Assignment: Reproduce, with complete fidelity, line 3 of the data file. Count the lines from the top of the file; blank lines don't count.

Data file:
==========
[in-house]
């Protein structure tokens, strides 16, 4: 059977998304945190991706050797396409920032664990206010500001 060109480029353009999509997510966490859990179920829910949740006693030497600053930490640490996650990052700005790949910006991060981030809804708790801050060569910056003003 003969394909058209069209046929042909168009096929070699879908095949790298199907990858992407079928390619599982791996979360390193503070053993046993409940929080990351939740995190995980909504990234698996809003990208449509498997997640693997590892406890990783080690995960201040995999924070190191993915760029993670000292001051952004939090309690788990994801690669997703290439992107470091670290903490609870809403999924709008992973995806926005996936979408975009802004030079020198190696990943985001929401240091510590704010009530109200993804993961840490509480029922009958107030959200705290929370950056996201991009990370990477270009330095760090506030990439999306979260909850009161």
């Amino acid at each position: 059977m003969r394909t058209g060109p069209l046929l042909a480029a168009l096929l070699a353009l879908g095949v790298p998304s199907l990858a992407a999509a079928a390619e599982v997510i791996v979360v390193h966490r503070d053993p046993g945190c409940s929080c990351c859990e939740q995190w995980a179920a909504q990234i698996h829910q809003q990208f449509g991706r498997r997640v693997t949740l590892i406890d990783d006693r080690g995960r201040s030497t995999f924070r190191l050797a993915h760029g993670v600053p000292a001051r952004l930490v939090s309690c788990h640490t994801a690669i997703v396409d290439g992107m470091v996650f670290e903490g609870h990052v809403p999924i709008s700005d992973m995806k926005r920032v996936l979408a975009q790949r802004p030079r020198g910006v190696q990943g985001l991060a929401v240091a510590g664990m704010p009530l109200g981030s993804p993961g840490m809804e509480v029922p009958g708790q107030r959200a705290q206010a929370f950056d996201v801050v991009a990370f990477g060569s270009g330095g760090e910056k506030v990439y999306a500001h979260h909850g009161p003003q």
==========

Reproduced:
């Amino acid at each position: 059977m003969r394909t058209g060109p069209l046929l042909a480029a168009l096929l070699a353009l879908g095949v790298p998304s199907l990858a992407a999509a079928a390619e599982v997510i791996v979360v390193h966490r503070d053993p046993g945190c409940s929080c990351c859990e939740q995190w995980a179920a909504q990234i698996h829910q809003q990208f449509g991706r498997r997640v693997t949740l590892i406890d990783d006693r080690g995960r201040s030497t995999f924070r190191l050797a993915h760029g993670v600053p000292a001051r952004l930490v939090s309690c788990h640490t994801a690669i997703v396409d290439g992107m470091v996650f670290e903490g609870h990052v809403p999924i709008s700005d992973m995806k926005r920032v996936l979408a975009q790949r802004p030079r020198g910006v190696q990943g985001l991060a929401v240091a510590g664990m704010p009530l109200g981030s993804p993961g840490m809804e509480v029922p009958g708790q107030r959200a705290q206010a929370f950056d996201v801050v991009a990370f990477g060569s270009g330095g760090e910056k506030v990439y999306a500001h979260h909850g009161p003003q």